Monday, October 3, 2011


I went to the pleating studio this morning to watch my materials being pleated and order a few more pieces. Each mold has two pieces that fit into each other. One side of mold is pulled flat and secured to a table with clamps. Material is then cut to the same dimensions and ironed flat. The second half of the mold is layed on top, sandwiching the fabric. Weights are placed on the material and the claps released. Then the mold, is carfully brought to its pleated state, contracting with the fabric held in between. The smaller molds are then ironed for about 5 minutes on both sides and then weighted again and meant to rest under the weight for a day. The larger pieces are placed in a heated enclosed chamber. The pictures should help to explain.

A few flea market and fabric store finds:

I have also been working on another artists statement. I have written so many, but as my work and process develops, I feel closer and closer to a truer written counterpart to the work.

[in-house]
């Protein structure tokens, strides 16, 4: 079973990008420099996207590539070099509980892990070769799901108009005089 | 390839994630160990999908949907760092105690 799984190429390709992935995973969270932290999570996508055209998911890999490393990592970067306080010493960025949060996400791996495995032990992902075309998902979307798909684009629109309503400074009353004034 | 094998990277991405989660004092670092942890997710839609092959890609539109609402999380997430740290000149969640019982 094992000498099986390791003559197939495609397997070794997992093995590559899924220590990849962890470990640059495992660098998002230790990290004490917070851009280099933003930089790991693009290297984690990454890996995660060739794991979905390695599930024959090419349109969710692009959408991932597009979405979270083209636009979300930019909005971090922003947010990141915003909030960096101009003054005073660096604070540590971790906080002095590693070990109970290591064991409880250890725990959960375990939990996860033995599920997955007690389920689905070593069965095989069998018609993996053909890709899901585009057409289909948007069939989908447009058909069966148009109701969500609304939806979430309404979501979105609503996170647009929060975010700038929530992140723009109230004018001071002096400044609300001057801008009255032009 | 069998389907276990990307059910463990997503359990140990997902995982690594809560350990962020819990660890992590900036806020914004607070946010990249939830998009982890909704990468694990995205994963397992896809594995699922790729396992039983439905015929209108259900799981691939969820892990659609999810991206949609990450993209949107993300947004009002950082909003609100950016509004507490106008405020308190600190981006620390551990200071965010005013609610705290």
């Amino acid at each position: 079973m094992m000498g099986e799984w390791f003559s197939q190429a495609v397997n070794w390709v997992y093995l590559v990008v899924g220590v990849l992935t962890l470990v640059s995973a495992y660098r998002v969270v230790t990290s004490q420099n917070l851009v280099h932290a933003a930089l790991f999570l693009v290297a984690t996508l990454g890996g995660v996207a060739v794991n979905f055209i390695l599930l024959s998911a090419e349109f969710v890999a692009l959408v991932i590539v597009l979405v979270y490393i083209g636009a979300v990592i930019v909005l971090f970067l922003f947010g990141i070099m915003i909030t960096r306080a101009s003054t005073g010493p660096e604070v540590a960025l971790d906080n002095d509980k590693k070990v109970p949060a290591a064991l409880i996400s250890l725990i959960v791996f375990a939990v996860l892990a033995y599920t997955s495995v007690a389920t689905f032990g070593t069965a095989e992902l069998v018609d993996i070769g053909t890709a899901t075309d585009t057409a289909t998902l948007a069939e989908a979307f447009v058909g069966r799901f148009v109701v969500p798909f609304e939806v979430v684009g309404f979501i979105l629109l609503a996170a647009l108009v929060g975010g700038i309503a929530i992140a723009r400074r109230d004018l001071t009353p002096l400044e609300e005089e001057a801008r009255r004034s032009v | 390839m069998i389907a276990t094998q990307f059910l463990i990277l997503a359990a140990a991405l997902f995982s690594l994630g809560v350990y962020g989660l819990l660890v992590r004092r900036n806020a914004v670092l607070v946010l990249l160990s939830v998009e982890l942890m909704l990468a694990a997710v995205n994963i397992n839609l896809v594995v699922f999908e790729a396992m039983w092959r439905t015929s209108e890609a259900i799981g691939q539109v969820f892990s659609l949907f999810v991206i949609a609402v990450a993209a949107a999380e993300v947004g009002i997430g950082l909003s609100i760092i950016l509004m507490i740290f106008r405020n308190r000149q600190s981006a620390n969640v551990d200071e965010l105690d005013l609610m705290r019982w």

I want to dress the memory of the body. By removing wearability and utility, my work operates as a memorium or sactification of desire and youth. I am interested in the history of exposure. Exposure to the point of disappearance. What remains is cloth visually operating as both garment and skeleton. The remnant of physical body is sanitized, and integrated to the point of colaesion with the exterior. My work explores a body re-contoured and distorted quantifiably through the use of architecture, origami, grids and most specifically, pleating. Pleating is the structure of this new body: orderly, flat, complex, and skeletal but no longer a ridged framework of bone and muscle. There does remain a place holder for the physical breathing body: space. A deliberate void, waiting for the 'imperfections' of a real body to be reitegrated preformatively by the viewer.